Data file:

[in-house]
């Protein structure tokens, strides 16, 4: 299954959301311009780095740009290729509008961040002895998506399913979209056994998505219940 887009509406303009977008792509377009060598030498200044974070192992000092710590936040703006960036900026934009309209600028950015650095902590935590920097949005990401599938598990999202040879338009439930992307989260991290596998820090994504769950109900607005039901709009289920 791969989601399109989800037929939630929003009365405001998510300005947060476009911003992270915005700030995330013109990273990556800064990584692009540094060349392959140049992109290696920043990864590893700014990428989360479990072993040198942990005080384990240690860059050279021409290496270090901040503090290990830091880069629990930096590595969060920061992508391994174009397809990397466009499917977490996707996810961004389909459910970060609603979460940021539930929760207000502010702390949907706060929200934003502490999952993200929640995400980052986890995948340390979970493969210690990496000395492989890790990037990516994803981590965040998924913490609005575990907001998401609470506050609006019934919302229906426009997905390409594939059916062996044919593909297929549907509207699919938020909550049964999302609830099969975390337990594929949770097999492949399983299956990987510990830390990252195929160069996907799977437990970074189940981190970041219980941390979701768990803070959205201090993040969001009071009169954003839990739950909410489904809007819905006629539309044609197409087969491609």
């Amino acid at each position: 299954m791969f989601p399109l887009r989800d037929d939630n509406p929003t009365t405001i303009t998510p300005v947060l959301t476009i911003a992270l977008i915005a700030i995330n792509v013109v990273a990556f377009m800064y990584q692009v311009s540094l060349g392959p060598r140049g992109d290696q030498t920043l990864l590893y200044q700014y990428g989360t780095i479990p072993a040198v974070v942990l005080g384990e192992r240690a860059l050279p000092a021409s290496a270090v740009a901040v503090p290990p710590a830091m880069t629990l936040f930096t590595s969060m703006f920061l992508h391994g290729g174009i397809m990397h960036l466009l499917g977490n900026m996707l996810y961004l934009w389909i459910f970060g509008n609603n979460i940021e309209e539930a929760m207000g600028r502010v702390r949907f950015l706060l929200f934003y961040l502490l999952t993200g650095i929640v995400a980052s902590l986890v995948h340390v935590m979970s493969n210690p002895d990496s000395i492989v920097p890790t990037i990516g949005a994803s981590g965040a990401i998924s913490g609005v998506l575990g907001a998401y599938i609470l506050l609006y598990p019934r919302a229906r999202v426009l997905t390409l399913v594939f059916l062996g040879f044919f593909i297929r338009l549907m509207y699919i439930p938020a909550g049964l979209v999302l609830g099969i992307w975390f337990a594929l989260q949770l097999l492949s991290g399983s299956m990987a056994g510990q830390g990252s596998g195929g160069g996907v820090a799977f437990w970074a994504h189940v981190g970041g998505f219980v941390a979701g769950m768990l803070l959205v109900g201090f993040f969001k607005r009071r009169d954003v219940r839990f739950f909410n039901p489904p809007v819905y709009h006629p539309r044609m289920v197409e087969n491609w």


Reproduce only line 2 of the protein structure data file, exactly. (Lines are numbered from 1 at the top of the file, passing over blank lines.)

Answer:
């Protein structure tokens, strides 16, 4: 299954959301311009780095740009290729509008961040002895998506399913979209056994998505219940 887009509406303009977008792509377009060598030498200044974070192992000092710590936040703006960036900026934009309209600028950015650095902590935590920097949005990401599938598990999202040879338009439930992307989260991290596998820090994504769950109900607005039901709009289920 791969989601399109989800037929939630929003009365405001998510300005947060476009911003992270915005700030995330013109990273990556800064990584692009540094060349392959140049992109290696920043990864590893700014990428989360479990072993040198942990005080384990240690860059050279021409290496270090901040503090290990830091880069629990930096590595969060920061992508391994174009397809990397466009499917977490996707996810961004389909459910970060609603979460940021539930929760207000502010702390949907706060929200934003502490999952993200929640995400980052986890995948340390979970493969210690990496000395492989890790990037990516994803981590965040998924913490609005575990907001998401609470506050609006019934919302229906426009997905390409594939059916062996044919593909297929549907509207699919938020909550049964999302609830099969975390337990594929949770097999492949399983299956990987510990830390990252195929160069996907799977437990970074189940981190970041219980941390979701768990803070959205201090993040969001009071009169954003839990739950909410489904809007819905006629539309044609197409087969491609």